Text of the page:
It's just dinner at a high-end Amsterdam restaurant: two brothers, their wives, a little wine, a little talk. What could happen? By the last page of The Dinner, Herman Koch's suspenseful and sometimes disturbing novel, the better question is: What didn't?
The hook is set early when the narrator, Paul Lohman, wonders how the evening would have turned out if he had not ventured into his son's room before dinner and seen something on the boy's cellphone. "Would the smell of happiness I inhaled from my wife's hair still have smelled only like happiness, and not, as it did now, like some distant memory — like the smell of something you could lose just like that?"
At the restaurant, Paul and Claire meet Paul's brother, Serge, a prominent politician in line for the prime ministership, and his wife, Babette. The two couples each have a son aged 15; Serge and Babette also have a younger daughter and an adopted teenage son, Beau, from Africa.
The four have gathered to talk about the boys, but at the outset no one is sure what anyone else knows about what has happened. Behind Babette's tinted glasses it looks like she's been crying.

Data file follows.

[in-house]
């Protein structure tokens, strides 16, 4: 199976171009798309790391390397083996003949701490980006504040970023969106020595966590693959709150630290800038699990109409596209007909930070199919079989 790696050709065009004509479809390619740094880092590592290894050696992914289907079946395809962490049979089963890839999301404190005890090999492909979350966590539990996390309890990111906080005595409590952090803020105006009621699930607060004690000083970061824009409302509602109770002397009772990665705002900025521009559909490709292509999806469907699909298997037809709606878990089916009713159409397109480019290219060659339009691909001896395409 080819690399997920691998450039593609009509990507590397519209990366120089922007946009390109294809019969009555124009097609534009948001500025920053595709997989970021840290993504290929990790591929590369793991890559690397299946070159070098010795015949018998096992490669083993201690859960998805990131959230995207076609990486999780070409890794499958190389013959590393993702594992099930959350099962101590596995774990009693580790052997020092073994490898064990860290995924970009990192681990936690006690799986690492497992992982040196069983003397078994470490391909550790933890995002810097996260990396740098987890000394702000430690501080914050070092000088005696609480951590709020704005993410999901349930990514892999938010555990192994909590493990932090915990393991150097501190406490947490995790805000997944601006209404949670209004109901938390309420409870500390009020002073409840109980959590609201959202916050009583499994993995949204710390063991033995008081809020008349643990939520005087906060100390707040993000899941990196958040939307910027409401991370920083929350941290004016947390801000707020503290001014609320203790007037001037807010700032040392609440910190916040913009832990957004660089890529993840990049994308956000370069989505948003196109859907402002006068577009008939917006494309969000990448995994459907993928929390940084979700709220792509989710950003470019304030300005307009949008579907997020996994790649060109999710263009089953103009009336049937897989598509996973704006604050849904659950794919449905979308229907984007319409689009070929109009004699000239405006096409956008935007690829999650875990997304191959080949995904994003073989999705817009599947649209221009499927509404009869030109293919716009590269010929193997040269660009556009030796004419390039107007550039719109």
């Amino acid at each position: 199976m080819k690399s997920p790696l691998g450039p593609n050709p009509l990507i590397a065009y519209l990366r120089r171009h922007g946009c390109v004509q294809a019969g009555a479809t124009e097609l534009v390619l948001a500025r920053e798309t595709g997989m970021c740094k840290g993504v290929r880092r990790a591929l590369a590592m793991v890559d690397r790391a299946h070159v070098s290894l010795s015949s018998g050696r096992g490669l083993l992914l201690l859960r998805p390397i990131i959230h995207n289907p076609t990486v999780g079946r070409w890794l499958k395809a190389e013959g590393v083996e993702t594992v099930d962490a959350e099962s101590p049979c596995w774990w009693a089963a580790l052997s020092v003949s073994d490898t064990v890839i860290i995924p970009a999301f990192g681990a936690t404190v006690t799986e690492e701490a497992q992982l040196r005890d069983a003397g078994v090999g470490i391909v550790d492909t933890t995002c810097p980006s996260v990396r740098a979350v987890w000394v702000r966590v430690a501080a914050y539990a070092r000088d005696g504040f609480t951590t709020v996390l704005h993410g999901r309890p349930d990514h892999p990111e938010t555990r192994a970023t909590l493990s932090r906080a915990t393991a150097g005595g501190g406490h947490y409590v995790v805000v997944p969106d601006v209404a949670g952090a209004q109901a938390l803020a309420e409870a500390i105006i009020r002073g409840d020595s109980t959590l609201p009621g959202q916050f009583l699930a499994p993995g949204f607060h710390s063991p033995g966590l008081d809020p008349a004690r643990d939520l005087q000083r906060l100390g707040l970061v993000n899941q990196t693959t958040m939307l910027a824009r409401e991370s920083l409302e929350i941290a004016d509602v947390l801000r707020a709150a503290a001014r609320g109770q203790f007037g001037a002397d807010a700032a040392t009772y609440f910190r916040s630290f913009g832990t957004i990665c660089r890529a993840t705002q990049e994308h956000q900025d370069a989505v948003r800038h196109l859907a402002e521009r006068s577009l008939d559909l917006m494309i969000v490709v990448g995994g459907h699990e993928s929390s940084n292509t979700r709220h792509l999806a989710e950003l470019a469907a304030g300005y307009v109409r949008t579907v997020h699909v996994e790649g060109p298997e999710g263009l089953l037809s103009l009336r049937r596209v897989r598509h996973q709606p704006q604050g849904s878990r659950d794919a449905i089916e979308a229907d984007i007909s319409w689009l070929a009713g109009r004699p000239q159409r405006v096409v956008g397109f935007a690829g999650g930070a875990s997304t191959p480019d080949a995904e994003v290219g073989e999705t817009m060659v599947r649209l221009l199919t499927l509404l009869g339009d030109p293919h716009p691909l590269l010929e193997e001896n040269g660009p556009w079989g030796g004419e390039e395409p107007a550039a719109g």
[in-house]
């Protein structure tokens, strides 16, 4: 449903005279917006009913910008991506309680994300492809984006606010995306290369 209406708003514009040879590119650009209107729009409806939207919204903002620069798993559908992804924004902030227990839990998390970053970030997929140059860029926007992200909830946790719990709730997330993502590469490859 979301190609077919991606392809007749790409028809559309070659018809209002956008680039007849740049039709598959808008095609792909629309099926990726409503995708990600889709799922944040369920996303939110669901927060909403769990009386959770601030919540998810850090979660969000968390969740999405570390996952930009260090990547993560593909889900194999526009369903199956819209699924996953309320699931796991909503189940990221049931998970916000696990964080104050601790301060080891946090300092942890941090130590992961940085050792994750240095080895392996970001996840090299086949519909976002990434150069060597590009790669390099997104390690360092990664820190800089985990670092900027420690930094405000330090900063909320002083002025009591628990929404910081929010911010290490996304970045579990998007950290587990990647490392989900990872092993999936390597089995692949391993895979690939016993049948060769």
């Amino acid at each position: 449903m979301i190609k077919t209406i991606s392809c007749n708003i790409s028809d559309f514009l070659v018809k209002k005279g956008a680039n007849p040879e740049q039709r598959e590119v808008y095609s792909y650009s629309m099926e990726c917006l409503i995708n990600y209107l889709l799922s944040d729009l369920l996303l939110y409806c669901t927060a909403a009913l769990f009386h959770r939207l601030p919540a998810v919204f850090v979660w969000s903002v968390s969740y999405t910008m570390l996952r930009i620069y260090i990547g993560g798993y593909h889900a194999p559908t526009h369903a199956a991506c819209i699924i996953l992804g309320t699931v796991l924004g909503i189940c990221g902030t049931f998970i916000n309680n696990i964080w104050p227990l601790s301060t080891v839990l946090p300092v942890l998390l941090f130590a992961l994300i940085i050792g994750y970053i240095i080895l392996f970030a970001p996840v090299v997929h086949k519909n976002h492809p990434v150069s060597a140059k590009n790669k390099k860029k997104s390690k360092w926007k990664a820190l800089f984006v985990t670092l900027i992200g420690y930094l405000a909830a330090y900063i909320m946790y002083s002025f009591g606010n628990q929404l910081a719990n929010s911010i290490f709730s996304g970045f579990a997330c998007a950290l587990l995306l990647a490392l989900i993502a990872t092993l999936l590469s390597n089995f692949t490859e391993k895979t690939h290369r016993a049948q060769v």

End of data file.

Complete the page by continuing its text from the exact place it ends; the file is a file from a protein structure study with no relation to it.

What has happened? Of that, the less said the better. Readers are advised to avert their eyes from dust jacket summaries, online reviews and other potential spoiler sources. Much of the pleasure in this novel derives from Koch's skill with structure and suspense, which leads readers to eagerly unpeel the onion of this family, layer by layer, all the way to the (rotten? happy?) core. It's enough to say that it's no accident the films Straw Dogs and Deliverance make an appearance in the text.
Through the course of the meal, Paul critiques the restaurant's rigmarole. The manager points with his pinkie while describing the ingredients and their origins. Paul can't stand his brother's sniffling and gargling of wine. He's appalled by the vast foodless spaces on their plates. The dainty, ritualized atmosphere forms a stark contrast to the anger bubbling beneath the surface.
The novel, translated from the Dutch by Sam Garrett, covers a lot of ground between aperitif and digestif: racism, homelessness, capital punishment, genetics.
Down at the human level, Koch puts a powerful microscope on the workings of a family in crisis. But after all the words spilled across the dinner table, it may be what isn't said that allows people to carry on. As Paul finds, "Secrets didn't get in the way of happiness."
Mike Fasso is a Times staff writer.